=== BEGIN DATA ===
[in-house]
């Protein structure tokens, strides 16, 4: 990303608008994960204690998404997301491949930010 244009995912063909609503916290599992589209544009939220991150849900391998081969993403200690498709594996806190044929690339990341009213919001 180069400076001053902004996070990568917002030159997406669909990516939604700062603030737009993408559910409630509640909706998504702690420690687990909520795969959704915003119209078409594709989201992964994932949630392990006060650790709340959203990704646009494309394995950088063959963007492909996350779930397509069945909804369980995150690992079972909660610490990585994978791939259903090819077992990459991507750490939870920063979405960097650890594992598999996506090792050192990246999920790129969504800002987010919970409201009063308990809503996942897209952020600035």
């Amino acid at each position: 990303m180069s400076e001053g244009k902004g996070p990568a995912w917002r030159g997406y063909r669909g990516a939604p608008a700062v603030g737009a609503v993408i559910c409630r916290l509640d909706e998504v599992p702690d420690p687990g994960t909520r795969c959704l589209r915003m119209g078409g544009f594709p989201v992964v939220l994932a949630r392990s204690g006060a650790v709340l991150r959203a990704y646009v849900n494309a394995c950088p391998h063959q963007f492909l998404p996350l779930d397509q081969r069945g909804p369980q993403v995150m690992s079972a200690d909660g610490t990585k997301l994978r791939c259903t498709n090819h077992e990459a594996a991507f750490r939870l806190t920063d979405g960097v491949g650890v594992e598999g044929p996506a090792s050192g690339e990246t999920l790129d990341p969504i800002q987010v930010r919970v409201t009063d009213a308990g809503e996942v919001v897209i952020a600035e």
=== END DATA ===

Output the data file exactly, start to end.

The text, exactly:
[in-house]
């Protein structure tokens, strides 16, 4: 990303608008994960204690998404997301491949930010 244009995912063909609503916290599992589209544009939220991150849900391998081969993403200690498709594996806190044929690339990341009213919001 180069400076001053902004996070990568917002030159997406669909990516939604700062603030737009993408559910409630509640909706998504702690420690687990909520795969959704915003119209078409594709989201992964994932949630392990006060650790709340959203990704646009494309394995950088063959963007492909996350779930397509069945909804369980995150690992079972909660610490990585994978791939259903090819077992990459991507750490939870920063979405960097650890594992598999996506090792050192990246999920790129969504800002987010919970409201009063308990809503996942897209952020600035």
């Amino acid at each position: 990303m180069s400076e001053g244009k902004g996070p990568a995912w917002r030159g997406y063909r669909g990516a939604p608008a700062v603030g737009a609503v993408i559910c409630r916290l509640d909706e998504v599992p702690d420690p687990g994960t909520r795969c959704l589209r915003m119209g078409g544009f594709p989201v992964v939220l994932a949630r392990s204690g006060a650790v709340l991150r959203a990704y646009v849900n494309a394995c950088p391998h063959q963007f492909l998404p996350l779930d397509q081969r069945g909804p369980q993403v995150m690992s079972a200690d909660g610490t990585k997301l994978r791939c259903t498709n090819h077992e990459a594996a991507f750490r939870l806190t920063d979405g960097v491949g650890v594992e598999g044929p996506a090792s050192g690339e990246t999920l790129d990341p969504i800002q987010v930010r919970v409201t009063d009213a308990g809503e996942v919001v897209i952020a600035e």